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BP scrambles new operation to stem Gulf oil spill
2010-05-31 12:06:44


Crews on ships work on stopping the flow of oil at source site

The Nation Press -

BP engineers on Monday scrambled a new high-risk operation to stem the devastating Gulf oil spill now described as the worst environmental disaster in US history.

Hours after the British oil giant acknowledged the failure of its "top kill" attempt to plug the underwater well, company officials said it could take a week to carry out a bid to place a cap over the leak.

"Right now we are going to a containment operation," BP Managing Director Bob Dudley told CNN television of the latest attempt to deal with the ruptured well nearly one mile (1,600 meters) under water.

"Because this is being done at 5,000 feet with robots, we're going to take our time, do it extremely carefully. By the end of the week, we should have this in place," Dudley said.

While the "top kill" would have sealed the well using heavy drilling fluid and cement, the new effort aims only to contain most of the leak, and might temporarily increase the amount of oil gushing into the Gulf of Mexico, officials said.

The leak will only be sealed when BP finishes drilling two relief wells, but those are not expected to be ready until August.

Hundreds of thousands of gallons of oil spew uncontrolled into the sea each day and at least 20 million gallons are now estimated to have escaped since the leased Deepwater Horizon oil rig exploded on April 20 and sank, killing 11 workers.

Some 500 people braved rains in New Orleans' French Quarter Sunday to denounce BP and Barack Obama administration's response to the disaster.

"Eco-murderers!" shouted Belinda Sopczak of New Orleans. Her protest sign featured a crude sketch of a black skull with BP's green and yellow logo over both eye sockets, and bearing the words "British Polluters."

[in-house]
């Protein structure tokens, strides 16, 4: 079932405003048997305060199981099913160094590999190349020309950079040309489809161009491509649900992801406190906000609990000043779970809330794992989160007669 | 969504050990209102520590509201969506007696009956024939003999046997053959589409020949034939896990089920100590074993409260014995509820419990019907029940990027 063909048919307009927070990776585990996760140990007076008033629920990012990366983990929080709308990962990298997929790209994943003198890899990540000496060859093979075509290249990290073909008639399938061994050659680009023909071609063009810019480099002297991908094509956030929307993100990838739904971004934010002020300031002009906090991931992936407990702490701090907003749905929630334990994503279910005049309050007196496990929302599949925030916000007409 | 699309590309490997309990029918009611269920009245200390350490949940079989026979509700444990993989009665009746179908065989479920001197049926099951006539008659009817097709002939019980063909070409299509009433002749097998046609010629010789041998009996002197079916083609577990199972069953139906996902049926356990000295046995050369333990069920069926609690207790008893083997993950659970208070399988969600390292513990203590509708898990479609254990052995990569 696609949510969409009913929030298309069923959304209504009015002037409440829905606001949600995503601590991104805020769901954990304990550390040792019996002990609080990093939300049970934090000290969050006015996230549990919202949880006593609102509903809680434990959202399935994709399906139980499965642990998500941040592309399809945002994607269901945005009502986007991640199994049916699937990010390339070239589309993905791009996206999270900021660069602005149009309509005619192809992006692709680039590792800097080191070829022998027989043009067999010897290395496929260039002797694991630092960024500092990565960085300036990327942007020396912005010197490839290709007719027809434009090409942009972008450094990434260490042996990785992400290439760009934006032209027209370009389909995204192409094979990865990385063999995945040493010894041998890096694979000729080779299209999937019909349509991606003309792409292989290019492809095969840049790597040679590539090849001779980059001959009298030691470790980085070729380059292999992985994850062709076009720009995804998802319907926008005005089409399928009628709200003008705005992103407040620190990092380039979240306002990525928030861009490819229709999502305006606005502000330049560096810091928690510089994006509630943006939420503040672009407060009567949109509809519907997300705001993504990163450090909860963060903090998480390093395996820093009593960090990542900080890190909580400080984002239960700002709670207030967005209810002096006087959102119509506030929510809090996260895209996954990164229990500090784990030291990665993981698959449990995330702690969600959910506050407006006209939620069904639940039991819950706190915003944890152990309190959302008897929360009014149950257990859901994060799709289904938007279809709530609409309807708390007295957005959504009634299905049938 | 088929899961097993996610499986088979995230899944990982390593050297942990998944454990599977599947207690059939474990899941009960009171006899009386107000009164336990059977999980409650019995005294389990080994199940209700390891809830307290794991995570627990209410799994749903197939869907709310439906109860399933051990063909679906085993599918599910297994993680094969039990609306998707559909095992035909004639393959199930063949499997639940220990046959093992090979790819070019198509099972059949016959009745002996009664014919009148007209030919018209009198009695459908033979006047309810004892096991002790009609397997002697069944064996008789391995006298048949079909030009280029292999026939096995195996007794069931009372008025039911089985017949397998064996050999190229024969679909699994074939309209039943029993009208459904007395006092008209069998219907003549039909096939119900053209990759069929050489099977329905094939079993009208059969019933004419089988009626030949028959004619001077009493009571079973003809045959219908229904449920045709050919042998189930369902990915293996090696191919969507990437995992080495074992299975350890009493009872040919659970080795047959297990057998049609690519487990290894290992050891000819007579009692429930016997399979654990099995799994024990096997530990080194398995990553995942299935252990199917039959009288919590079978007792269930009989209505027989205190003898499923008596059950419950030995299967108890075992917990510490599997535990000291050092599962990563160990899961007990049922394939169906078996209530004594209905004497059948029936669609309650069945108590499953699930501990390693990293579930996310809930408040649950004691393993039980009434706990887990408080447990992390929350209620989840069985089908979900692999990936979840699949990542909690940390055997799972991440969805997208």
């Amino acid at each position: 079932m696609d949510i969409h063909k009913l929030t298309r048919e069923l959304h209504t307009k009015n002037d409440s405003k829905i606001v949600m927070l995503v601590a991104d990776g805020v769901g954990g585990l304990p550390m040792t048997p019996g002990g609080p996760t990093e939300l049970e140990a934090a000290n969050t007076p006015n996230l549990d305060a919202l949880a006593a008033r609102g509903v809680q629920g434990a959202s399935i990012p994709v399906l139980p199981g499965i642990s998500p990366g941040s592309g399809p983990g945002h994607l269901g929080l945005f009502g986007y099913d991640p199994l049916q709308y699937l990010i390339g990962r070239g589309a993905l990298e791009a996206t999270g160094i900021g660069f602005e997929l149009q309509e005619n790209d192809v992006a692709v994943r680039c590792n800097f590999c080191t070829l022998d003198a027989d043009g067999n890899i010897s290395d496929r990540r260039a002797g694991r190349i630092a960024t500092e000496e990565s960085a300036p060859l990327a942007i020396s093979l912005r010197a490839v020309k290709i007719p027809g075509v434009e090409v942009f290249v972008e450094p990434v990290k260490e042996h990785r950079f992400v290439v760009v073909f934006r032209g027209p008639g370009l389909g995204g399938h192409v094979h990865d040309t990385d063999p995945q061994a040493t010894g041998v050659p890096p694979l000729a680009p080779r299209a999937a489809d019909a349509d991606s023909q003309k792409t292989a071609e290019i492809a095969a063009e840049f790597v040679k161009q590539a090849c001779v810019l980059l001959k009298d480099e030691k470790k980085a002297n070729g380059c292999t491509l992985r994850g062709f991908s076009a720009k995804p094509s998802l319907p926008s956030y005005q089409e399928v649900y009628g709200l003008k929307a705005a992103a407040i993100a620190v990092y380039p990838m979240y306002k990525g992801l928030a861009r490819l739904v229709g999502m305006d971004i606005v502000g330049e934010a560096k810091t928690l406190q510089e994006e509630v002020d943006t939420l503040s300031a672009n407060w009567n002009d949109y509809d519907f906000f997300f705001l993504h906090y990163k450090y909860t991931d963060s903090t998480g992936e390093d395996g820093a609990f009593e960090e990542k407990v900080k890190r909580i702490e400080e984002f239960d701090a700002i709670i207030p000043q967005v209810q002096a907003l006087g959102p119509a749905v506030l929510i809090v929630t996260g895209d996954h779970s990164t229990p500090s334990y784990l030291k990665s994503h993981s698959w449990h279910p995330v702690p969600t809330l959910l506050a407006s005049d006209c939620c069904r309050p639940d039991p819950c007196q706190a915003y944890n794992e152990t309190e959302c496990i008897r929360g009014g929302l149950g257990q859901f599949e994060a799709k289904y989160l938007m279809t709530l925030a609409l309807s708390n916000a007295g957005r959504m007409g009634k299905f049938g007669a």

Obama's top environmental advisor, Carol Browner, said that it was possible that "we will have oil leaking from this well until August when the relief wells will be finished."

The new bid involves using robots to sever a damaged pipe carrying oil from the wellhead and placing a containment device called a Lower Marine Riser Package (LMRP) over the leak.

Report says BP had concerns about oil rig Oil would then be siphoned up to a container ship at the surface.

But it is uncertain how much oil would be contained, Browner said on CBS's "Face the Nation progamme.

"When you cut the riser, the kink may be holding some of the oil in and so we could see an increase, experts are saying, of as much as 20 percent," she said, adding the increase could last four to seven days as the cap is prepared.

"Once the cap is on, the question is how snug is that fit? If it's a snug fit then there could be very, very little oil. If they're not able to get a snug fit then there could be more."

Larry Crowder, a professor of marine biology at Duke University, said if the spill continues for a couple more months, then oil almost certainly would get into the Loop Current that flows clockwise around the Gulf.

It then would be a week to 10 days before it got to the Florida Keys, and a couple of weeks more before the Gulf Stream carried it to North Carolina.

"If you have enough oil, it can go a big distance," Crowder warned. "There's almost no place that's off-limits."

Since the spill began, an estimated 12,000 to 19,000 barrels of crude have leaked into the Gulf each day.

The disaster has already closed stretches of coastal fishing waters, endangering the seafood industry and tourism, and threatening a catastrophe for Louisiana marshes, home to many rare species.

And scientists warned that the damage to the shorelines could be only the tip of the iceberg.

The damage to the sea floor could be extensive, they said, and oil could also devastate marine life between the Gulf floor and its surface.

Government data released Thursday suggested between 18.6 million gallons and 29.5 million gallons of oil have poured into the Gulf -- far more than the roughly 11 million gallons of crude spilled in the 1989 Exxon Valdez disaster.

The spill has been a public relations nightmare for BP, which faced new allegations of negligence Sunday after The New York Times said internal company files showed the firm had serious concerns about the Deepwater rig weeks before the accident.

Congressman Ed Markey, who forced BP to make available a live video feed of the oil leak, said Sunday he had "no confidence whatsoever in BP."

"BP has been making it up as they go along the whole way," he said on "Face the Nation."

 

Source : Thenation press servecis
 
 
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